In fact, it’s not just Platinum at its best, but often feels like a ‘best of’ the company’s previous work, the culmination of years of action game experimentation. There’s a huge dose of the underrated The Wonderful 101 in the way you ‘draw’ the chain onto the world, and its nimble interplay between broad, powerful forms.
There’s a light sprinkling of Nier: Automata’s stat-tweaking in the way you plug ability mods into the legions (not surprising, as director Takahisa Taura was lead designer). There’s even a return of Metal Gear Rising’s blade mode used to sever enemies from their shields with directional slices.
But as much as it hacks and slashes down memory lane, it manages – as most Platinum games do – to feel unlike anything that came before. Large portions are dedicated to life as a cop, be it chatting to colleagues at HQ or solving crimes on the city streets.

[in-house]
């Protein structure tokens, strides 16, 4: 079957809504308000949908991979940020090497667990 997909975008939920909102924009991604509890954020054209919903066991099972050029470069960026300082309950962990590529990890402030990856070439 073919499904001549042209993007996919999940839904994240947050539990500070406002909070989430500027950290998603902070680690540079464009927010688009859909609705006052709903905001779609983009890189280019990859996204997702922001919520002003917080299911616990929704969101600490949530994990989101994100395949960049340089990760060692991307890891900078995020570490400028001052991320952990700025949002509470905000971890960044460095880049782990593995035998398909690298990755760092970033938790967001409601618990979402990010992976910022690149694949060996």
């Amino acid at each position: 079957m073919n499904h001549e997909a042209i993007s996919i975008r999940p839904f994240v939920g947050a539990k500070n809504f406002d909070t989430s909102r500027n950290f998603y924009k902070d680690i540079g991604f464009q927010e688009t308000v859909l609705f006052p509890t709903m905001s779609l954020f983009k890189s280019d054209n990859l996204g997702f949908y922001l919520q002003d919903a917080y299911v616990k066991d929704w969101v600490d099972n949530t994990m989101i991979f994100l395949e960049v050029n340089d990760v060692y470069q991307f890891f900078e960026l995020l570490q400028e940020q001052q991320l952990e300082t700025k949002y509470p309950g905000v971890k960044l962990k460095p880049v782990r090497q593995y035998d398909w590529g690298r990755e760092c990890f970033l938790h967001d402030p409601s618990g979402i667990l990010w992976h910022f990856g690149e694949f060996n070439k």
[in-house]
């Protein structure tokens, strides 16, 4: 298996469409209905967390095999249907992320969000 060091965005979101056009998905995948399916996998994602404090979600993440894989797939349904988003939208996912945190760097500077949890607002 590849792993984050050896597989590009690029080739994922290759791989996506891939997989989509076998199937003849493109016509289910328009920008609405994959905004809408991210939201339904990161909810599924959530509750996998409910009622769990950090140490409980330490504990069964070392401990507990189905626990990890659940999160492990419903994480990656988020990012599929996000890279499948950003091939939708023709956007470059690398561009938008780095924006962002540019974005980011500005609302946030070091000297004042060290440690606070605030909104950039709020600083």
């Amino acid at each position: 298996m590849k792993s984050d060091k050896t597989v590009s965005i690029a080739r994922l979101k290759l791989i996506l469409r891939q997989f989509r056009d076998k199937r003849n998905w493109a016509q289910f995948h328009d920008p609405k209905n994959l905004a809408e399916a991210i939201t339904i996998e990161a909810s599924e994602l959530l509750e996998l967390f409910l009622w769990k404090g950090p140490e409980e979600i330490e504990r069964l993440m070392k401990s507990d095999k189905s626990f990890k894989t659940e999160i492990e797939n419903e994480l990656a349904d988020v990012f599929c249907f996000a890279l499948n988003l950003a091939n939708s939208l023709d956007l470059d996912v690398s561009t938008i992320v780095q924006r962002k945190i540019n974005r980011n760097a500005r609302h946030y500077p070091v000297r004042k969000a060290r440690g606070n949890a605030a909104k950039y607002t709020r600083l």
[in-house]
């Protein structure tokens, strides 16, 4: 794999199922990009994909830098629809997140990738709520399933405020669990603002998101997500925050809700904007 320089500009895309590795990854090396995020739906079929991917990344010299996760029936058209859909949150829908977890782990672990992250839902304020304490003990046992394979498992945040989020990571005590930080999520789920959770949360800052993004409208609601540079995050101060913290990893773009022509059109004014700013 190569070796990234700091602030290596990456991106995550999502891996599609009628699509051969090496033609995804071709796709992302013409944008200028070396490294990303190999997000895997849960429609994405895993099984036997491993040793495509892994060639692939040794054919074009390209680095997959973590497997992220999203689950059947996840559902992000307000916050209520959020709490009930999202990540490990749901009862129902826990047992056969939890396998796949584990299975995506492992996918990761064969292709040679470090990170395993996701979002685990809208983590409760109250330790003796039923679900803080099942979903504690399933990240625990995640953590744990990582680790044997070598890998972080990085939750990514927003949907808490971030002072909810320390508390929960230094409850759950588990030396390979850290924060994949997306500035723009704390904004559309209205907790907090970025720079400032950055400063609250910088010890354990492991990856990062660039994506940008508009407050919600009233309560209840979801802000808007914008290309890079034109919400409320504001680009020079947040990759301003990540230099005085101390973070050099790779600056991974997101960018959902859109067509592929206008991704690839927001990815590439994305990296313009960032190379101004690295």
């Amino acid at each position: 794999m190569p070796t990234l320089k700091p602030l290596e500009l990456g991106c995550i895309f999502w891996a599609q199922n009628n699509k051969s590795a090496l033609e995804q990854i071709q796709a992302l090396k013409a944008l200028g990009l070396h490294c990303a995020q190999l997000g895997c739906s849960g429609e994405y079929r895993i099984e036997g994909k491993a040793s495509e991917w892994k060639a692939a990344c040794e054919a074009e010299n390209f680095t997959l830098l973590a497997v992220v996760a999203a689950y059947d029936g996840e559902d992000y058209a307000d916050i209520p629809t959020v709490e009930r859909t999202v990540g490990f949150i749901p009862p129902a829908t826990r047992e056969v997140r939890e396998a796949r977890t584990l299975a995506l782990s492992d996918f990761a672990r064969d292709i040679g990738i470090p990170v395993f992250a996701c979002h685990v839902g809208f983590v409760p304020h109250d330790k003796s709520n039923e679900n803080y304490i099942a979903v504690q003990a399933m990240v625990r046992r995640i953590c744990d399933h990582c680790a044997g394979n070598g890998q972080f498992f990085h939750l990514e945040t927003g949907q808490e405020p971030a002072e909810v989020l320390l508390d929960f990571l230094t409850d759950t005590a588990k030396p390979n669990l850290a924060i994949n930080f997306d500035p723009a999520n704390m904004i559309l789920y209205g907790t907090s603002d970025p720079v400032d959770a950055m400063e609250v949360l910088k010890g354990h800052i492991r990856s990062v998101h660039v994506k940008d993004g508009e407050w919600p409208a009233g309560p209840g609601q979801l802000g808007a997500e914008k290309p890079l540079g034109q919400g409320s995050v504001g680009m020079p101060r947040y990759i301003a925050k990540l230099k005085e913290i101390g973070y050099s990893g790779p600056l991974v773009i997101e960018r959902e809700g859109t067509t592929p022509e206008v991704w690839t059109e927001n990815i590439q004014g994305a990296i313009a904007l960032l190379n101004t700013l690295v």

Although self-contained areas, the neon shopping malls and cat-strewn tenements convey a sense of place better than any previous Platinum world, and the light mix of platforming and puzzling is a fun showcase for the Legions’ skills, as well as a nice change of pace.
Even when the combat does kick in, Astral Chain never turns into a relentless thump-o-thon. Regular trips to the Astral Plane take as much inspiration from Zelda dungeons as they do the arenas of Bayonetta and the like. Admittedly, it’s a visually one-note dungeon, but the introduction of new Legions and their respective powers mean it’s mechanically more novel than it looks.